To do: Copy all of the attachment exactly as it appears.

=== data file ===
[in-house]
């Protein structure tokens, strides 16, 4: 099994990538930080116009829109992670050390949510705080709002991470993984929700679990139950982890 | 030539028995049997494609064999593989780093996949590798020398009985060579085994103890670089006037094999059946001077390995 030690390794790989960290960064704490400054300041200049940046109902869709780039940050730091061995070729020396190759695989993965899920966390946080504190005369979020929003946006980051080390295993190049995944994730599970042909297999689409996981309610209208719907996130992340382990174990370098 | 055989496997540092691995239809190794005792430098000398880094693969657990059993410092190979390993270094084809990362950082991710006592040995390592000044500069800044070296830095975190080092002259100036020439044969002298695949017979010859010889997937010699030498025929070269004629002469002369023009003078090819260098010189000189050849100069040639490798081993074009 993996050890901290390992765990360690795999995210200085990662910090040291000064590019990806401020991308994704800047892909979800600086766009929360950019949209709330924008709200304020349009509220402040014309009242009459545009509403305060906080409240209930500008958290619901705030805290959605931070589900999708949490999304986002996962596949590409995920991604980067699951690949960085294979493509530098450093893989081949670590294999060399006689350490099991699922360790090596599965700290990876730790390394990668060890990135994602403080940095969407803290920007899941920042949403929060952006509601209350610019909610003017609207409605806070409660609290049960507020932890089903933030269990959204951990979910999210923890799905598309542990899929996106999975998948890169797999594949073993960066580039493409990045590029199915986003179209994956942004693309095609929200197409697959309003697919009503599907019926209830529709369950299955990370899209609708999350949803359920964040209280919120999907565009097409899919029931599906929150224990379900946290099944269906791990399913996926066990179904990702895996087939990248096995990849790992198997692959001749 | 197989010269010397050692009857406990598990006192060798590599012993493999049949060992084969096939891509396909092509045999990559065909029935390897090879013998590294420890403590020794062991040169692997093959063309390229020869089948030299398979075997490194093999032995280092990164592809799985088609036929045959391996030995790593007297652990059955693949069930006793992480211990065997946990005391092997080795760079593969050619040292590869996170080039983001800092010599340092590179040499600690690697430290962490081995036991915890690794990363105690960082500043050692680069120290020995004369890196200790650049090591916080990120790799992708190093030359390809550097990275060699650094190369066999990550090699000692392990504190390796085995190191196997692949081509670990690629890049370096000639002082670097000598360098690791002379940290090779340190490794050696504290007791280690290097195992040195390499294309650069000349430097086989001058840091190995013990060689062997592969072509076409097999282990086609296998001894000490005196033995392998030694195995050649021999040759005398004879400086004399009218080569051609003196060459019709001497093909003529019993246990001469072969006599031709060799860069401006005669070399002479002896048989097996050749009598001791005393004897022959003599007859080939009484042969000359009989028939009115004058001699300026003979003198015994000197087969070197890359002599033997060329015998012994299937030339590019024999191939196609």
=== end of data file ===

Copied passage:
[in-house]
């Protein structure tokens, strides 16, 4: 099994990538930080116009829109992670050390949510705080709002991470993984929700679990139950982890 | 030539028995049997494609064999593989780093996949590798020398009985060579085994103890670089006037094999059946001077390995 030690390794790989960290960064704490400054300041200049940046109902869709780039940050730091061995070729020396190759695989993965899920966390946080504190005369979020929003946006980051080390295993190049995944994730599970042909297999689409996981309610209208719907996130992340382990174990370098 | 055989496997540092691995239809190794005792430098000398880094693969657990059993410092190979390993270094084809990362950082991710006592040995390592000044500069800044070296830095975190080092002259100036020439044969002298695949017979010859010889997937010699030498025929070269004629002469002369023009003078090819260098010189000189050849100069040639490798081993074009 993996050890901290390992765990360690795999995210200085990662910090040291000064590019990806401020991308994704800047892909979800600086766009929360950019949209709330924008709200304020349009509220402040014309009242009459545009509403305060906080409240209930500008958290619901705030805290959605931070589900999708949490999304986002996962596949590409995920991604980067699951690949960085294979493509530098450093893989081949670590294999060399006689350490099991699922360790090596599965700290990876730790390394990668060890990135994602403080940095969407803290920007899941920042949403929060952006509601209350610019909610003017609207409605806070409660609290049960507020932890089903933030269990959204951990979910999210923890799905598309542990899929996106999975998948890169797999594949073993960066580039493409990045590029199915986003179209994956942004693309095609929200197409697959309003697919009503599907019926209830529709369950299955990370899209609708999350949803359920964040209280919120999907565009097409899919029931599906929150224990379900946290099944269906791990399913996926066990179904990702895996087939990248096995990849790992198997692959001749 | 197989010269010397050692009857406990598990006192060798590599012993493999049949060992084969096939891509396909092509045999990559065909029935390897090879013998590294420890403590020794062991040169692997093959063309390229020869089948030299398979075997490194093999032995280092990164592809799985088609036929045959391996030995790593007297652990059955693949069930006793992480211990065997946990005391092997080795760079593969050619040292590869996170080039983001800092010599340092590179040499600690690697430290962490081995036991915890690794990363105690960082500043050692680069120290020995004369890196200790650049090591916080990120790799992708190093030359390809550097990275060699650094190369066999990550090699000692392990504190390796085995190191196997692949081509670990690629890049370096000639002082670097000598360098690791002379940290090779340190490794050696504290007791280690290097195992040195390499294309650069000349430097086989001058840091190995013990060689062997592969072509076409097999282990086609296998001894000490005196033995392998030694195995050649021999040759005398004879400086004399009218080569051609003196060459019709001497093909003529019993246990001469072969006599031709060799860069401006005669070399002479002896048989097996050749009598001791005393004897022959003599007859080939009484042969000359009989028939009115004058001699300026003979003198015994000197087969070197890359002599033997060329015998012994299937030339590019024999191939196609």